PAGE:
Date of Award
Master of Arts (MA)
Geography and Earth Sciences
Food—where we obtain it, how we obtain it, and so forth—is just one of myriad considerations in everyday life. Considerations about food can be particularly salient for lone mothers, who face a set of challenges in supporting their families, including being the sole caregivers of their children. In examining a case study of Hamilton, Ontario, this research utilizes qualitative methods (interviews and mental maps) and a feminist geography lens to understand the complexity of food insecurity for lone mothers living in two neighbourhoods characterized by a low socio-economic status. Feminist geography offers a unique perspective for understanding food insecurity with its philosophy of improving women’s lives and its story-telling and meaning-making methods. This thesis will explore qualitative themes from face-to-face interviews (n=7) and a focus group (n=1, 5 participants) that include: the distance and time taken to acquire food; loving and caring for one’s child(ren); contextual considerations mothers have to weigh in order to choose food resources, the need for structural change; strategies mothers used to provide for their families; and feelings around being a lone mother. Together, these themes paint a rich and nuanced picture of food insecurity for lone mothers in Hamilton and they illuminate how and where food intersects with household functions and structural forces, such as social assistance. The findings also point to places where social change can take place to improve quality of life.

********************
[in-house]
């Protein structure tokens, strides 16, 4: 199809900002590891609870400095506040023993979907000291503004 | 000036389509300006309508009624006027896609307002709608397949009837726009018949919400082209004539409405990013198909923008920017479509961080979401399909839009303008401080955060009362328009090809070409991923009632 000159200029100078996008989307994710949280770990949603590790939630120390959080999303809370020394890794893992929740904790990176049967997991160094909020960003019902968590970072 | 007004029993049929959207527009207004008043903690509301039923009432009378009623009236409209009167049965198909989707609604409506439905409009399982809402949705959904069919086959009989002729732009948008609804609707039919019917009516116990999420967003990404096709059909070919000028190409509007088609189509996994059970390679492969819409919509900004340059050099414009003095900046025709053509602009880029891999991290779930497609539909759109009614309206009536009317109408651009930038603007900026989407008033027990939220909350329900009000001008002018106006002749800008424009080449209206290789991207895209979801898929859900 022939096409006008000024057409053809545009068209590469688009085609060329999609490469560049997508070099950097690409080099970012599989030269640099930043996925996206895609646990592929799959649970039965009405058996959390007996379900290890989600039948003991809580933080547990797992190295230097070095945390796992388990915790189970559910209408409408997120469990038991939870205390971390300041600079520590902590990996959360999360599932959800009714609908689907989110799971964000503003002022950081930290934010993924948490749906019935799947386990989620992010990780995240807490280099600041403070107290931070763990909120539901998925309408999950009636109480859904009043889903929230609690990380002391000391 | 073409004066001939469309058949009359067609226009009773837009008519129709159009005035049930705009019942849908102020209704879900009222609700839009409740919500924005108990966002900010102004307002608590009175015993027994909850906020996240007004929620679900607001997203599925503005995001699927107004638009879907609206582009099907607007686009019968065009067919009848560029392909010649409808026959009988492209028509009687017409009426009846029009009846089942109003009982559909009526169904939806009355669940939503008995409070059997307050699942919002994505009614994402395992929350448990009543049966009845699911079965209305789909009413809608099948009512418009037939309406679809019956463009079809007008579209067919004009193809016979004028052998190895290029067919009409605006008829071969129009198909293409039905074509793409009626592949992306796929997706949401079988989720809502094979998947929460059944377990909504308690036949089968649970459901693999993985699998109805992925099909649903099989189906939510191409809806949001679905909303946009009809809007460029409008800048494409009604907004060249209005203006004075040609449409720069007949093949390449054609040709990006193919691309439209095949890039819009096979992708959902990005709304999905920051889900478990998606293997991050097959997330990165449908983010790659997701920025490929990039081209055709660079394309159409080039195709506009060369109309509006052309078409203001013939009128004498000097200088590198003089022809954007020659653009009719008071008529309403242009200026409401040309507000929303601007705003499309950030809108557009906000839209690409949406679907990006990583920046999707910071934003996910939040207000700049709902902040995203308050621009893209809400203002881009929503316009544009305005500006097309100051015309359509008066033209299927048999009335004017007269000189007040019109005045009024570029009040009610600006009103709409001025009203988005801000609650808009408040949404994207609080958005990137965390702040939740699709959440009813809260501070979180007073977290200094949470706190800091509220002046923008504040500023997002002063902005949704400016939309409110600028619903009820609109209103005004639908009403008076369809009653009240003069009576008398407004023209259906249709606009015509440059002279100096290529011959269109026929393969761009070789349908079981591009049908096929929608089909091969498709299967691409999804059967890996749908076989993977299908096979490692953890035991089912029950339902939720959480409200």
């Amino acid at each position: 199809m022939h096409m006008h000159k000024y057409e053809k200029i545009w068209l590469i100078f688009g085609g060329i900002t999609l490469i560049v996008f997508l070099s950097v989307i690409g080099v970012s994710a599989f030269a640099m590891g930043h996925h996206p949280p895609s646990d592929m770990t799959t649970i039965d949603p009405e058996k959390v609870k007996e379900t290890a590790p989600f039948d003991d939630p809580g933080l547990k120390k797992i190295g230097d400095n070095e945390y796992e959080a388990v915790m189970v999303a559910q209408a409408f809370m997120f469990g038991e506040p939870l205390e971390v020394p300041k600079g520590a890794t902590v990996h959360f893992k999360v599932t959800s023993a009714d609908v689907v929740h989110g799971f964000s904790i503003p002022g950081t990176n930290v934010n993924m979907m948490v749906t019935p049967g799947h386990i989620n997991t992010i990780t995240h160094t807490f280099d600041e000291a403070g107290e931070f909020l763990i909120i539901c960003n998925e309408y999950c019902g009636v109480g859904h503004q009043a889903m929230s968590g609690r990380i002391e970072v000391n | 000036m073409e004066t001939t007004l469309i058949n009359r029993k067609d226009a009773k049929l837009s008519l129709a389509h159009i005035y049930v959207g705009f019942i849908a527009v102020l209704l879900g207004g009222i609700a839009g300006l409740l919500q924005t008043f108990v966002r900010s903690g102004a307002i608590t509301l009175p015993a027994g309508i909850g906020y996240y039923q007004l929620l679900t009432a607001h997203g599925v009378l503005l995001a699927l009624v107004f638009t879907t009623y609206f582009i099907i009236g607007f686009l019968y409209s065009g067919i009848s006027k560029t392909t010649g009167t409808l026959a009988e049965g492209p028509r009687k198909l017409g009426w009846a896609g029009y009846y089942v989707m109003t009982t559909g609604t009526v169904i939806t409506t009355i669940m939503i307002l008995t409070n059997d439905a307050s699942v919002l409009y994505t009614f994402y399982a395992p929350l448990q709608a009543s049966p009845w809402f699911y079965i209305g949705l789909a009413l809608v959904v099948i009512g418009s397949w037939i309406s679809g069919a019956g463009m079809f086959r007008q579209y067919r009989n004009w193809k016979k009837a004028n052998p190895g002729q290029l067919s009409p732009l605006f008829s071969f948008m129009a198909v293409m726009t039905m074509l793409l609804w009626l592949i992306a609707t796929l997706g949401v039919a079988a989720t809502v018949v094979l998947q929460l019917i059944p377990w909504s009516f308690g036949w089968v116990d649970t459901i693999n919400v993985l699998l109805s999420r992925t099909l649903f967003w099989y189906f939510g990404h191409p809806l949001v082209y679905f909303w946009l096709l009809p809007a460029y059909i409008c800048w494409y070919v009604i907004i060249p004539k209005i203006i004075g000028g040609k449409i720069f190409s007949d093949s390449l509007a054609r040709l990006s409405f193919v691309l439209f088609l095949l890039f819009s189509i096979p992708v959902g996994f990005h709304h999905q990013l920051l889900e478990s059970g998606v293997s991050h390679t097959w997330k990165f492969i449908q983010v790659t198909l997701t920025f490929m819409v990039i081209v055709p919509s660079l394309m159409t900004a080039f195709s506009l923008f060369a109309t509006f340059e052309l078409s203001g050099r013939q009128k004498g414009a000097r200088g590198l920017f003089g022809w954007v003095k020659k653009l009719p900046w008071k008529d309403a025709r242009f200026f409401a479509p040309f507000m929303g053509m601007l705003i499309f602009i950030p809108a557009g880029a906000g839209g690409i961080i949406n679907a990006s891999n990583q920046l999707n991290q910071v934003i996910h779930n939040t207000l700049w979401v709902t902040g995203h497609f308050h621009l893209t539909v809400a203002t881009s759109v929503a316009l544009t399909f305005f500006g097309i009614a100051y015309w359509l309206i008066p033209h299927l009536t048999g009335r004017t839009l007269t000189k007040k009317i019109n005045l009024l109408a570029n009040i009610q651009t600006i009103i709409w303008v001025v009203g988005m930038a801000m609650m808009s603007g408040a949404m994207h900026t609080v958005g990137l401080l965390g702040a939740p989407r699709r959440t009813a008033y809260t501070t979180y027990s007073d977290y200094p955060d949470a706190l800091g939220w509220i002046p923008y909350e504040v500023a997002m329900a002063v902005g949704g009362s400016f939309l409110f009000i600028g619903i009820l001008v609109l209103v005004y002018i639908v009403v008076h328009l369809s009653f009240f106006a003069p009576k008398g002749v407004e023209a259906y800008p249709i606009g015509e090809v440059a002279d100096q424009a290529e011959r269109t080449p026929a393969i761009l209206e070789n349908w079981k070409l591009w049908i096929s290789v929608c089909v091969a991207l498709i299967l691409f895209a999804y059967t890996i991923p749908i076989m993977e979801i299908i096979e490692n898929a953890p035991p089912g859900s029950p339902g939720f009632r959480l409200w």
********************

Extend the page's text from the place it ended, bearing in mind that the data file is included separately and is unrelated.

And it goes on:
Hashimoto, Yui, "Understanding experiences of food insecurity for lone mothers in Hamilton, Ontario" (2012). Open Access Dissertations and Theses. Paper 7192.
McMaster University Library